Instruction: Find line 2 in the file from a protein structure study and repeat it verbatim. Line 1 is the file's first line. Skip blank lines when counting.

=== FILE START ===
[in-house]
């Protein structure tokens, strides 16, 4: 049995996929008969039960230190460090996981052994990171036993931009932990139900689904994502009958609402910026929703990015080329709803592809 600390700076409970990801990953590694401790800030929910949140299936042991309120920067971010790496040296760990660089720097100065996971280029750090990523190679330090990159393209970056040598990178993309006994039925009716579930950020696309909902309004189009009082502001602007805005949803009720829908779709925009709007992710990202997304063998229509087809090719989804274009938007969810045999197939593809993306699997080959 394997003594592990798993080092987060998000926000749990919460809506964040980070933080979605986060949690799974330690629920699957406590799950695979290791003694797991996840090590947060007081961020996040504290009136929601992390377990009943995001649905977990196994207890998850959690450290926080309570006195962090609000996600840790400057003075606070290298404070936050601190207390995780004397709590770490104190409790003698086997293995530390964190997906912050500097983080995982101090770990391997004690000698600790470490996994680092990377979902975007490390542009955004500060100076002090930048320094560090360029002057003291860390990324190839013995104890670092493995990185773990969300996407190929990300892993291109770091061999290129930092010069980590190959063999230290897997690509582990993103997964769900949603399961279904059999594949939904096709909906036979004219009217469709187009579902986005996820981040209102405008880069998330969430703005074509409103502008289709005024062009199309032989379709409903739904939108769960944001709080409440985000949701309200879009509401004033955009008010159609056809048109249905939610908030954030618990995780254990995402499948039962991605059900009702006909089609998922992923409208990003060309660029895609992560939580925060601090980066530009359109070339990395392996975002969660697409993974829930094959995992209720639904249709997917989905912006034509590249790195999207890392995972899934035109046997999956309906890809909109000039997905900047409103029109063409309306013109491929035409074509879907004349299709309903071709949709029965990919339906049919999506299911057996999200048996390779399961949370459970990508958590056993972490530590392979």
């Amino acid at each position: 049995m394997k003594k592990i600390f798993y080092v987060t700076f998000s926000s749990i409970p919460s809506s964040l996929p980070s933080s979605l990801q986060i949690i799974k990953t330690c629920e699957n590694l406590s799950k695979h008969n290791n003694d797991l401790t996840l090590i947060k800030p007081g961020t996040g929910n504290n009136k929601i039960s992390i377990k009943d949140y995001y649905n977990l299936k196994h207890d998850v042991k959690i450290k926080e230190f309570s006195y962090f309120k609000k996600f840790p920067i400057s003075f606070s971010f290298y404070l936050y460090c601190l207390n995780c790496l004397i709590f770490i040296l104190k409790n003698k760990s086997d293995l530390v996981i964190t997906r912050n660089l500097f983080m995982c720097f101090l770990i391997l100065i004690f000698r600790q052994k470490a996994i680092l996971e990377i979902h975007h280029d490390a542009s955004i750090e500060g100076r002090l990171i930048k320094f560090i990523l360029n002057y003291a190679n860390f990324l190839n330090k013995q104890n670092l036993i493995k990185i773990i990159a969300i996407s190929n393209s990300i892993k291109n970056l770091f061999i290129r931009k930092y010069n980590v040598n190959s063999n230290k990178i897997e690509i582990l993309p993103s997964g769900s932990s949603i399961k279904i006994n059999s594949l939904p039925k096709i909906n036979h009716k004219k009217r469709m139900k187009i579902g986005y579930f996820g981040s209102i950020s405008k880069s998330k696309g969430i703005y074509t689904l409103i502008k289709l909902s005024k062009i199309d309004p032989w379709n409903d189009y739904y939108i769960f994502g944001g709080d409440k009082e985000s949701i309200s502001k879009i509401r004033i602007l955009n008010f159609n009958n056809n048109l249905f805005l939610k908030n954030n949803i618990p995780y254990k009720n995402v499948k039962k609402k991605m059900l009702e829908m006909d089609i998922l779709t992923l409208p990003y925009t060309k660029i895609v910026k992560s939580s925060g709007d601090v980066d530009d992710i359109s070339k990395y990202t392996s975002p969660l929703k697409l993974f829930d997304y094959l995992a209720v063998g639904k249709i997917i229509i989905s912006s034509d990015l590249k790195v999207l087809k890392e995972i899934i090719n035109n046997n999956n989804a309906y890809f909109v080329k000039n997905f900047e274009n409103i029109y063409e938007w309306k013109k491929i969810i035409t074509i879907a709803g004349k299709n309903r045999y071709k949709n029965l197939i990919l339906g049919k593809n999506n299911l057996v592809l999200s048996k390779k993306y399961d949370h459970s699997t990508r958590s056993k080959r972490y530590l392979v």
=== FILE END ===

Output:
């Protein structure tokens, strides 16, 4: 049995996929008969039960230190460090996981052994990171036993931009932990139900689904994502009958609402910026929703990015080329709803592809 600390700076409970990801990953590694401790800030929910949140299936042991309120920067971010790496040296760990660089720097100065996971280029750090990523190679330090990159393209970056040598990178993309006994039925009716579930950020696309909902309004189009009082502001602007805005949803009720829908779709925009709007992710990202997304063998229509087809090719989804274009938007969810045999197939593809993306699997080959 394997003594592990798993080092987060998000926000749990919460809506964040980070933080979605986060949690799974330690629920699957406590799950695979290791003694797991996840090590947060007081961020996040504290009136929601992390377990009943995001649905977990196994207890998850959690450290926080309570006195962090609000996600840790400057003075606070290298404070936050601190207390995780004397709590770490104190409790003698086997293995530390964190997906912050500097983080995982101090770990391997004690000698600790470490996994680092990377979902975007490390542009955004500060100076002090930048320094560090360029002057003291860390990324190839013995104890670092493995990185773990969300996407190929990300892993291109770091061999290129930092010069980590190959063999230290897997690509582990993103997964769900949603399961279904059999594949939904096709909906036979004219009217469709187009579902986005996820981040209102405008880069998330969430703005074509409103502008289709005024062009199309032989379709409903739904939108769960944001709080409440985000949701309200879009509401004033955009008010159609056809048109249905939610908030954030618990995780254990995402499948039962991605059900009702006909089609998922992923409208990003060309660029895609992560939580925060601090980066530009359109070339990395392996975002969660697409993974829930094959995992209720639904249709997917989905912006034509590249790195999207890392995972899934035109046997999956309906890809909109000039997905900047409103029109063409309306013109491929035409074509879907004349299709309903071709949709029965990919339906049919999506299911057996999200048996390779399961949370459970990508958590056993972490530590392979």